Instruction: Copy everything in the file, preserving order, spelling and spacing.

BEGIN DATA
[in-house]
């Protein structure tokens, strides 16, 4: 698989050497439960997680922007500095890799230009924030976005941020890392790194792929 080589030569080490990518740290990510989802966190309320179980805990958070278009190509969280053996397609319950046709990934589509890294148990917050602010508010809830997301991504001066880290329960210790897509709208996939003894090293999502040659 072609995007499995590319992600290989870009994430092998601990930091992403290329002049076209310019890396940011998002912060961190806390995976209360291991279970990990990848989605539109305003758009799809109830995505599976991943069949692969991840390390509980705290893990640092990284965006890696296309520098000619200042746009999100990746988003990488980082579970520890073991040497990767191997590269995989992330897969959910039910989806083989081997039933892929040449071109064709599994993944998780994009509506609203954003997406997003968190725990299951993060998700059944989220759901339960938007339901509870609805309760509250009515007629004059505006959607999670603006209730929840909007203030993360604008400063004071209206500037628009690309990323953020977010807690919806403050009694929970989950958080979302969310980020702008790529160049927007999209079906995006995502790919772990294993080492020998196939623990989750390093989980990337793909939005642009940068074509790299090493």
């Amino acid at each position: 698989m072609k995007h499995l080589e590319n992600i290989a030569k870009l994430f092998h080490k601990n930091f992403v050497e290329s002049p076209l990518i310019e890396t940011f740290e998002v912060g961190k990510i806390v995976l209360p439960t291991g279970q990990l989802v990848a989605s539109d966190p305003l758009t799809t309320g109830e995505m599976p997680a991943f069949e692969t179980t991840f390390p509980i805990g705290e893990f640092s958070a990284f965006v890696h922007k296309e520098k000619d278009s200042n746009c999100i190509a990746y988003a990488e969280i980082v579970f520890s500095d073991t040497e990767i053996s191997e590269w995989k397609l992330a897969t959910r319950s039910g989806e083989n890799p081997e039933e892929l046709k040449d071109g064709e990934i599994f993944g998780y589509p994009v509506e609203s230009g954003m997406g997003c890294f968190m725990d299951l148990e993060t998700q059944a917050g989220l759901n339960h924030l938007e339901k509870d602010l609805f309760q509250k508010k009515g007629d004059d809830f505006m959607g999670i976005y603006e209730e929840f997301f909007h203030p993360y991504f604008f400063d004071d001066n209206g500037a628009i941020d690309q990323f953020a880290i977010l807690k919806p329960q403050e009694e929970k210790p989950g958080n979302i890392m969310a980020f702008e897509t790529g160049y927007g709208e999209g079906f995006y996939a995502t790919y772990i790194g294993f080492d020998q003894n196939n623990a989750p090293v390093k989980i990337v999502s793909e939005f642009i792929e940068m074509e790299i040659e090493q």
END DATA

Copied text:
[in-house]
């Protein structure tokens, strides 16, 4: 698989050497439960997680922007500095890799230009924030976005941020890392790194792929 080589030569080490990518740290990510989802966190309320179980805990958070278009190509969280053996397609319950046709990934589509890294148990917050602010508010809830997301991504001066880290329960210790897509709208996939003894090293999502040659 072609995007499995590319992600290989870009994430092998601990930091992403290329002049076209310019890396940011998002912060961190806390995976209360291991279970990990990848989605539109305003758009799809109830995505599976991943069949692969991840390390509980705290893990640092990284965006890696296309520098000619200042746009999100990746988003990488980082579970520890073991040497990767191997590269995989992330897969959910039910989806083989081997039933892929040449071109064709599994993944998780994009509506609203954003997406997003968190725990299951993060998700059944989220759901339960938007339901509870609805309760509250009515007629004059505006959607999670603006209730929840909007203030993360604008400063004071209206500037628009690309990323953020977010807690919806403050009694929970989950958080979302969310980020702008790529160049927007999209079906995006995502790919772990294993080492020998196939623990989750390093989980990337793909939005642009940068074509790299090493």
């Amino acid at each position: 698989m072609k995007h499995l080589e590319n992600i290989a030569k870009l994430f092998h080490k601990n930091f992403v050497e290329s002049p076209l990518i310019e890396t940011f740290e998002v912060g961190k990510i806390v995976l209360p439960t291991g279970q990990l989802v990848a989605s539109d966190p305003l758009t799809t309320g109830e995505m599976p997680a991943f069949e692969t179980t991840f390390p509980i805990g705290e893990f640092s958070a990284f965006v890696h922007k296309e520098k000619d278009s200042n746009c999100i190509a990746y988003a990488e969280i980082v579970f520890s500095d073991t040497e990767i053996s191997e590269w995989k397609l992330a897969t959910r319950s039910g989806e083989n890799p081997e039933e892929l046709k040449d071109g064709e990934i599994f993944g998780y589509p994009v509506e609203s230009g954003m997406g997003c890294f968190m725990d299951l148990e993060t998700q059944a917050g989220l759901n339960h924030l938007e339901k509870d602010l609805f309760q509250k508010k009515g007629d004059d809830f505006m959607g999670i976005y603006e209730e929840f997301f909007h203030p993360y991504f604008f400063d004071d001066n209206g500037a628009i941020d690309q990323f953020a880290i977010l807690k919806p329960q403050e009694e929970k210790p989950g958080n979302i890392m969310a980020f702008e897509t790529g160049y927007g709208e999209g079906f995006y996939a995502t790919y772990i790194g294993f080492d020998q003894n196939n623990a989750p090293v390093k989980i990337v999502s793909e939005f642009i792929e940068m074509e790299i040659e090493q």